With AP tests coming up, it’s hard not to be constantly worried. With how stressful and long the tests are, how can any student not be bogged down studying and stressing? Well, I for one am not actually too worried. Why, you might ask? There are a multitude of reasons, but when it comes down to it, there’s no point in me worrying about tests I already plan to study for. There’s no reason to stress over a test that I’ve already set aside time to study for. This brings me to my next topic: stress and planning.As I’m sure all of us can agree, going in blind into any situation isn’t the easiest thing to do. Just as going into the wilderness without a map can be scary and dangerous, so can going into a school week without a plan. If I know I have a difficult math test coming up or anything I am nervous for, I start writing out a schedule. Not only does it give me a sort of road-map to follow that is custom-made for my schedule, but it also allows me to relax. Once I’ve realized that I have time to study and that “everything’s gonna be alright,” I can be more proactive with what I should be doing in the moment. Time and time again, it has been shown that one of the greatest fears humans have is the fear of the unknown. This is where most of our natural stress comes from. When we don’t know what we’re facing, it’s all we can think about until that moment of uncertainty passes.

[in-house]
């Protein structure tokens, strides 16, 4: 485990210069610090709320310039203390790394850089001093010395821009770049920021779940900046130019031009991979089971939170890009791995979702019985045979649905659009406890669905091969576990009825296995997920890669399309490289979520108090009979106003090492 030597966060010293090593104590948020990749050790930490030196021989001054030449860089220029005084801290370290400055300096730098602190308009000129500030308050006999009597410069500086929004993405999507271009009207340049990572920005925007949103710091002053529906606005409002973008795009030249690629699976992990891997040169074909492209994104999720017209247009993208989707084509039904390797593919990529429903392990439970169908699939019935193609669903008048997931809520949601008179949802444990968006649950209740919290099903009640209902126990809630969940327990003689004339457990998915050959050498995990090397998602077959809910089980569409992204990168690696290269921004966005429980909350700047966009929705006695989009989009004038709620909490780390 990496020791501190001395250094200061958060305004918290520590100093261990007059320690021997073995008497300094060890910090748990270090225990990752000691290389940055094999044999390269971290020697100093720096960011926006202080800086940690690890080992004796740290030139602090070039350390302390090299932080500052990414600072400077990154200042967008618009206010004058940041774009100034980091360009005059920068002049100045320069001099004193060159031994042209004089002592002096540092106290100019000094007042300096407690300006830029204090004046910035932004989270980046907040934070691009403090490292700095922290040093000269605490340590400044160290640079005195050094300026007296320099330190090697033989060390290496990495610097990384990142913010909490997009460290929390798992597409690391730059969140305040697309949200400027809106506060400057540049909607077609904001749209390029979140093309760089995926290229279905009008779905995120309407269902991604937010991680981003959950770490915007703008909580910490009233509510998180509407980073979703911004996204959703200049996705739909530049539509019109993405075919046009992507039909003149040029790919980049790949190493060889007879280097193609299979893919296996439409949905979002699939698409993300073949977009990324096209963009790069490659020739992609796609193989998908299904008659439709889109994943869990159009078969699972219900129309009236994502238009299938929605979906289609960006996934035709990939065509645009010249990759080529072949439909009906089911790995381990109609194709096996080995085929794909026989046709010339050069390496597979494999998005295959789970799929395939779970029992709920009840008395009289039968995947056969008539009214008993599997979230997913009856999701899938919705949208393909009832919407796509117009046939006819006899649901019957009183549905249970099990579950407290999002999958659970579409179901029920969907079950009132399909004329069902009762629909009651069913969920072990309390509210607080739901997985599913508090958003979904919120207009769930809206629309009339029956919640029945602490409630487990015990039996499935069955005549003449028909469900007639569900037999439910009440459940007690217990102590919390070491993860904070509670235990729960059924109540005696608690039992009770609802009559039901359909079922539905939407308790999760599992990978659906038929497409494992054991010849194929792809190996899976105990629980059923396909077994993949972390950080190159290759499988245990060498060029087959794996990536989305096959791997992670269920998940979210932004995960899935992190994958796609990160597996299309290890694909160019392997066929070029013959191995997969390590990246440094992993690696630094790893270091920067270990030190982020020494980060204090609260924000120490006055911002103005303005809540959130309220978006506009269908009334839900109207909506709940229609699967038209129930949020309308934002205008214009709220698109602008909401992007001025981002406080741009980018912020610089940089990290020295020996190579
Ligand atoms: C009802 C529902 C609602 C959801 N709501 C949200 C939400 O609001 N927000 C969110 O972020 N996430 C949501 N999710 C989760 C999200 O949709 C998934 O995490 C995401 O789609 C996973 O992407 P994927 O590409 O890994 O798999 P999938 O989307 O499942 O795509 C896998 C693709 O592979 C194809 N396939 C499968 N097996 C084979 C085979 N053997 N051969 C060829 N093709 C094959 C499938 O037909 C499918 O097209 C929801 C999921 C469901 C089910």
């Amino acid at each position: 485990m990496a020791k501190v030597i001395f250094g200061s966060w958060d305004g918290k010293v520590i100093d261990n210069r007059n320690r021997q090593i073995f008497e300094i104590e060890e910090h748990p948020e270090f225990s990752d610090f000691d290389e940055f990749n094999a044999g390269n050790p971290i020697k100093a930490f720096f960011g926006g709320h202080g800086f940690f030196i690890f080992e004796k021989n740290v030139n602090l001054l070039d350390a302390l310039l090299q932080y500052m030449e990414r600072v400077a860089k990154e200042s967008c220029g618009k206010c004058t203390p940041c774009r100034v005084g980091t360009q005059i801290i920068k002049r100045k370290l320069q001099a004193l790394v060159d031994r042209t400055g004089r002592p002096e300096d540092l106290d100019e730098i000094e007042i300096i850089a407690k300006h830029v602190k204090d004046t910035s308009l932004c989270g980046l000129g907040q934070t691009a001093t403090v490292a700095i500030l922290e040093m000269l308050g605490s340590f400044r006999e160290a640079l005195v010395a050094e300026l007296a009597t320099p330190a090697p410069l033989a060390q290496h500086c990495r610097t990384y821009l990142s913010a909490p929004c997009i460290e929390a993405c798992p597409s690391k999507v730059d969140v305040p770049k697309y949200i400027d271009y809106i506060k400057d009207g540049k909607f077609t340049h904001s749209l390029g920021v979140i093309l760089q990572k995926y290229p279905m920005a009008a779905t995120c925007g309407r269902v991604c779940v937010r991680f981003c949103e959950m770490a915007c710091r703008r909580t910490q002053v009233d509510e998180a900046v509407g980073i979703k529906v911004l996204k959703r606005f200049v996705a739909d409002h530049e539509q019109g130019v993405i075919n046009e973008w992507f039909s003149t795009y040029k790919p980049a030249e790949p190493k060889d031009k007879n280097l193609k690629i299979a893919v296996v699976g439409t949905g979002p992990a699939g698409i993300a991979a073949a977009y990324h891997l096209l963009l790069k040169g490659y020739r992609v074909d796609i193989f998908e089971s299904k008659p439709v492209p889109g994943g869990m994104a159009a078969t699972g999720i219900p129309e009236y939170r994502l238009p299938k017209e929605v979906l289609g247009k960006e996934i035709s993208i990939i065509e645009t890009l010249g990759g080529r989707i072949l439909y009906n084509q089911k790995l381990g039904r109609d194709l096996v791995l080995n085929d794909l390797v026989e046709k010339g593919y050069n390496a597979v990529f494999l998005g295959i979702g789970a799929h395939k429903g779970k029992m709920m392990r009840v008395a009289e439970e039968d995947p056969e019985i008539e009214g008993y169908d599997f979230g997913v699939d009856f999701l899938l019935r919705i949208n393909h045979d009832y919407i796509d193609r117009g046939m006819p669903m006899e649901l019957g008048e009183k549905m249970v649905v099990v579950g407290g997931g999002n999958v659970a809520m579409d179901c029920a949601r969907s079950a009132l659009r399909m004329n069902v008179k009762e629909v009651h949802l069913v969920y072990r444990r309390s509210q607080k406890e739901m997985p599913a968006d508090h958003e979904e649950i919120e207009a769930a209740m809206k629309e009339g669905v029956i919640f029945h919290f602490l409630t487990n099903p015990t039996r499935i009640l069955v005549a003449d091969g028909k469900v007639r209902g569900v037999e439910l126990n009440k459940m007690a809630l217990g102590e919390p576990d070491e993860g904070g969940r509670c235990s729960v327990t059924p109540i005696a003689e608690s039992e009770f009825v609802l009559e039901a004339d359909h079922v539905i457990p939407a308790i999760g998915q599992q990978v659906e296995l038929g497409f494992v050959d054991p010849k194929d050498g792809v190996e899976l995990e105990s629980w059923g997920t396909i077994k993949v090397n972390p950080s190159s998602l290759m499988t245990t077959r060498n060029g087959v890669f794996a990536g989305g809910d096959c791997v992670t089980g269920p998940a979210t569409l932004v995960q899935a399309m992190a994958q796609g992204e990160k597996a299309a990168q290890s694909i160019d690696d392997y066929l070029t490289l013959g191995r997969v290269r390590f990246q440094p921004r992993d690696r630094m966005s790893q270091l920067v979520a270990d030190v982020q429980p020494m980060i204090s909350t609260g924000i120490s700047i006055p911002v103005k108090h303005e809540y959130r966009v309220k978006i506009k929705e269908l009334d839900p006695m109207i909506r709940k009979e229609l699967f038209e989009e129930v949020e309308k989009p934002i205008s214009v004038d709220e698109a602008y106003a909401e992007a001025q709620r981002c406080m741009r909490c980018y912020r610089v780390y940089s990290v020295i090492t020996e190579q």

Throughout my life, I’ve personally struggled to not worry so much about what the future may hold. Nowadays, though, I just think to myself the same thoughts: “I’ve been worried before, and it’s always worked out alright in the end. Just focus, plan ahead, and get the job done.” Although I still retain a little bit of that worried attitude, these thoughts do help me to focus on the now rather than the future, which is most important.
– Bryan Clements